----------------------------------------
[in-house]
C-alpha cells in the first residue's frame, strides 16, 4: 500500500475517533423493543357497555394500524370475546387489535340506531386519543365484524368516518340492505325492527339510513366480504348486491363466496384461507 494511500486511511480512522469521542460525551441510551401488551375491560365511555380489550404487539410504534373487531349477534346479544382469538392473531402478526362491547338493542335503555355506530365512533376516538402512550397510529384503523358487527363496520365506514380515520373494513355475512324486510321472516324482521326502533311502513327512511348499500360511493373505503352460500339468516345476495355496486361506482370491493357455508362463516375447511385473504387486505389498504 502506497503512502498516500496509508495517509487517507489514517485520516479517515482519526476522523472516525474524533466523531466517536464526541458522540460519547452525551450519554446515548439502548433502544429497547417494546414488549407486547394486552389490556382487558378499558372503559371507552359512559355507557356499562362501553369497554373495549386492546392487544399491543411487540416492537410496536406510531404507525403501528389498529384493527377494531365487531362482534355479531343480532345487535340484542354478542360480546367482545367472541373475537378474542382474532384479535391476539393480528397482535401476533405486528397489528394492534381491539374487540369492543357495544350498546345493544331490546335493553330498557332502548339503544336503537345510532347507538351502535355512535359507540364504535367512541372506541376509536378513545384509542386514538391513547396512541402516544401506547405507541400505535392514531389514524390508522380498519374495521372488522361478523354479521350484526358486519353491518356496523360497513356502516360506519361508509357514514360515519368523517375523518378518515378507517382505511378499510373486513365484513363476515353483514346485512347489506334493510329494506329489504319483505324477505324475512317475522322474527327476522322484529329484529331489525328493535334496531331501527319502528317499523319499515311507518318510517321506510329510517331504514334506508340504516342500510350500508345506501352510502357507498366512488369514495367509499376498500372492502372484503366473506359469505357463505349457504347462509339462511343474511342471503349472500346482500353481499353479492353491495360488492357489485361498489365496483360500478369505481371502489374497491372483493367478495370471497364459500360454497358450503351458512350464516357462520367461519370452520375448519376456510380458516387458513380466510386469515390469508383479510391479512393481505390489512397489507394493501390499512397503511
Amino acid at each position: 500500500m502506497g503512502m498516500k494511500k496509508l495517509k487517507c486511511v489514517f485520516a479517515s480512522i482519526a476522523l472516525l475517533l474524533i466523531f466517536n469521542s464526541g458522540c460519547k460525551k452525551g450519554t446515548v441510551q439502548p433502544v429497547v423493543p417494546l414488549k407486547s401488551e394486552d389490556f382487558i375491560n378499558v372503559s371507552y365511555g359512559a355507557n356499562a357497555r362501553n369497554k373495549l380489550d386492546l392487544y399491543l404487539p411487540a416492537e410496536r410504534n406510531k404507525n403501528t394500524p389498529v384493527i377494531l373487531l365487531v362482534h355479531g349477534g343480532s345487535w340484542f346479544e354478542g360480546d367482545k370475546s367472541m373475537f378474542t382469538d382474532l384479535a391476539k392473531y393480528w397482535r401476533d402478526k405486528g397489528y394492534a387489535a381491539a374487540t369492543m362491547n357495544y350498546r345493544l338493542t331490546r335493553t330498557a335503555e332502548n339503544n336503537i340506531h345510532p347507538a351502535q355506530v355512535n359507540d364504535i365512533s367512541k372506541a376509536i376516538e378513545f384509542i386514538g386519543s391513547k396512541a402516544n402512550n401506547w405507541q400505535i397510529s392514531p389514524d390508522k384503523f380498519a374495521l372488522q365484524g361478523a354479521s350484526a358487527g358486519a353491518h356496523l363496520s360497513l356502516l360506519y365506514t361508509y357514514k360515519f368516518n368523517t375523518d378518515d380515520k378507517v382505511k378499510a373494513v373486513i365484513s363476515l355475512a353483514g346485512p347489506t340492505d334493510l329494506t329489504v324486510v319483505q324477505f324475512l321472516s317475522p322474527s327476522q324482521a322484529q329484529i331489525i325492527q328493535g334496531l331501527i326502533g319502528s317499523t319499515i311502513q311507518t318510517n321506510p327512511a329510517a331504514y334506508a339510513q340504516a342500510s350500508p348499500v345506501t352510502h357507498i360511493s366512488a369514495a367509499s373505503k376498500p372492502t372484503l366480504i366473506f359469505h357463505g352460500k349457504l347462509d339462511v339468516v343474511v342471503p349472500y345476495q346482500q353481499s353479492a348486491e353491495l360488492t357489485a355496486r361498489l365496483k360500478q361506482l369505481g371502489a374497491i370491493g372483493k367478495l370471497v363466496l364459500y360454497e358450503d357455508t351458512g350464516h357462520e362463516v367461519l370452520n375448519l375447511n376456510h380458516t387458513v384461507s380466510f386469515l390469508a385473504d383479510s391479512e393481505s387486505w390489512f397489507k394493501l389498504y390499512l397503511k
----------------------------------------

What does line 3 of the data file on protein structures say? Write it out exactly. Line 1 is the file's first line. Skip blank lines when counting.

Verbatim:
Amino acid at each position: 500500500m502506497g503512502m498516500k494511500k496509508l495517509k487517507c486511511v489514517f485520516a479517515s480512522i482519526a476522523l472516525l475517533l474524533i466523531f466517536n469521542s464526541g458522540c460519547k460525551k452525551g450519554t446515548v441510551q439502548p433502544v429497547v423493543p417494546l414488549k407486547s401488551e394486552d389490556f382487558i375491560n378499558v372503559s371507552y365511555g359512559a355507557n356499562a357497555r362501553n369497554k373495549l380489550d386492546l392487544y399491543l404487539p411487540a416492537e410496536r410504534n406510531k404507525n403501528t394500524p389498529v384493527i377494531l373487531l365487531v362482534h355479531g349477534g343480532s345487535w340484542f346479544e354478542g360480546d367482545k370475546s367472541m373475537f378474542t382469538d382474532l384479535a391476539k392473531y393480528w397482535r401476533d402478526k405486528g397489528y394492534a387489535a381491539a374487540t369492543m362491547n357495544y350498546r345493544l338493542t331490546r335493553t330498557a335503555e332502548n339503544n336503537i340506531h345510532p347507538a351502535q355506530v355512535n359507540d364504535i365512533s367512541k372506541a376509536i376516538e378513545f384509542i386514538g386519543s391513547k396512541a402516544n402512550n401506547w405507541q400505535i397510529s392514531p389514524d390508522k384503523f380498519a374495521l372488522q365484524g361478523a354479521s350484526a358487527g358486519a353491518h356496523l363496520s360497513l356502516l360506519y365506514t361508509y357514514k360515519f368516518n368523517t375523518d378518515d380515520k378507517v382505511k378499510a373494513v373486513i365484513s363476515l355475512a353483514g346485512p347489506t340492505d334493510l329494506t329489504v324486510v319483505q324477505f324475512l321472516s317475522p322474527s327476522q324482521a322484529q329484529i331489525i325492527q328493535g334496531l331501527i326502533g319502528s317499523t319499515i311502513q311507518t318510517n321506510p327512511a329510517a331504514y334506508a339510513q340504516a342500510s350500508p348499500v345506501t352510502h357507498i360511493s366512488a369514495a367509499s373505503k376498500p372492502t372484503l366480504i366473506f359469505h357463505g352460500k349457504l347462509d339462511v339468516v343474511v342471503p349472500y345476495q346482500q353481499s353479492a348486491e353491495l360488492t357489485a355496486r361498489l365496483k360500478q361506482l369505481g371502489a374497491i370491493g372483493k367478495l370471497v363466496l364459500y360454497e358450503d357455508t351458512g350464516h357462520e362463516v367461519l370452520n375448519l375447511n376456510h380458516t387458513v384461507s380466510f386469515l390469508a385473504d383479510s391479512e393481505s387486505w390489512f397489507k394493501l389498504y390499512l397503511k